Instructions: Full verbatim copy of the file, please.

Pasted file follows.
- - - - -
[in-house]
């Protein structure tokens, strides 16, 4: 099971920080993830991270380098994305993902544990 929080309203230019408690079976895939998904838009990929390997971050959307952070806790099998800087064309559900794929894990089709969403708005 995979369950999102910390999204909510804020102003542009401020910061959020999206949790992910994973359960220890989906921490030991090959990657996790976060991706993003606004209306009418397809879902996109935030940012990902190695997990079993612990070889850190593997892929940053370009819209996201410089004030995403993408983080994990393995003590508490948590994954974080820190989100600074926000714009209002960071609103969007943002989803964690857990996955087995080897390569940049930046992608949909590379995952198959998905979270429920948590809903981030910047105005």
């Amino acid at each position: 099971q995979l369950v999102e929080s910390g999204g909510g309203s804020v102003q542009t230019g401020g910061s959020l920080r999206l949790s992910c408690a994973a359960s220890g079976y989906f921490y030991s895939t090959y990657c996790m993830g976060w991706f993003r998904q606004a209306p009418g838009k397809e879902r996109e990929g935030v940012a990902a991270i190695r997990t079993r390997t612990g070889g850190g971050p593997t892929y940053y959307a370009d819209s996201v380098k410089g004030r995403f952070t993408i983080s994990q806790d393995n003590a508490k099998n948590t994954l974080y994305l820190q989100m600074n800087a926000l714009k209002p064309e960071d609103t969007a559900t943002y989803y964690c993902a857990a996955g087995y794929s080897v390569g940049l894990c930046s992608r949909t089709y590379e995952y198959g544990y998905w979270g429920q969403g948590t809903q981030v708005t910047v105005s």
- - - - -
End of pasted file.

[in-house]
């Protein structure tokens, strides 16, 4: 099971920080993830991270380098994305993902544990 929080309203230019408690079976895939998904838009990929390997971050959307952070806790099998800087064309559900794929894990089709969403708005 995979369950999102910390999204909510804020102003542009401020910061959020999206949790992910994973359960220890989906921490030991090959990657996790976060991706993003606004209306009418397809879902996109935030940012990902190695997990079993612990070889850190593997892929940053370009819209996201410089004030995403993408983080994990393995003590508490948590994954974080820190989100600074926000714009209002960071609103969007943002989803964690857990996955087995080897390569940049930046992608949909590379995952198959998905979270429920948590809903981030910047105005």
């Amino acid at each position: 099971q995979l369950v999102e929080s910390g999204g909510g309203s804020v102003q542009t230019g401020g910061s959020l920080r999206l949790s992910c408690a994973a359960s220890g079976y989906f921490y030991s895939t090959y990657c996790m993830g976060w991706f993003r998904q606004a209306p009418g838009k397809e879902r996109e990929g935030v940012a990902a991270i190695r997990t079993r390997t612990g070889g850190g971050p593997t892929y940053y959307a370009d819209s996201v380098k410089g004030r995403f952070t993408i983080s994990q806790d393995n003590a508490k099998n948590t994954l974080y994305l820190q989100m600074n800087a926000l714009k209002p064309e960071d609103t969007a559900t943002y989803y964690c993902a857990a996955g087995y794929s080897v390569g940049l894990c930046s992608r949909t089709y590379e995952y198959g544990y998905w979270g429920q969403g948590t809903q981030v708005t910047v105005s």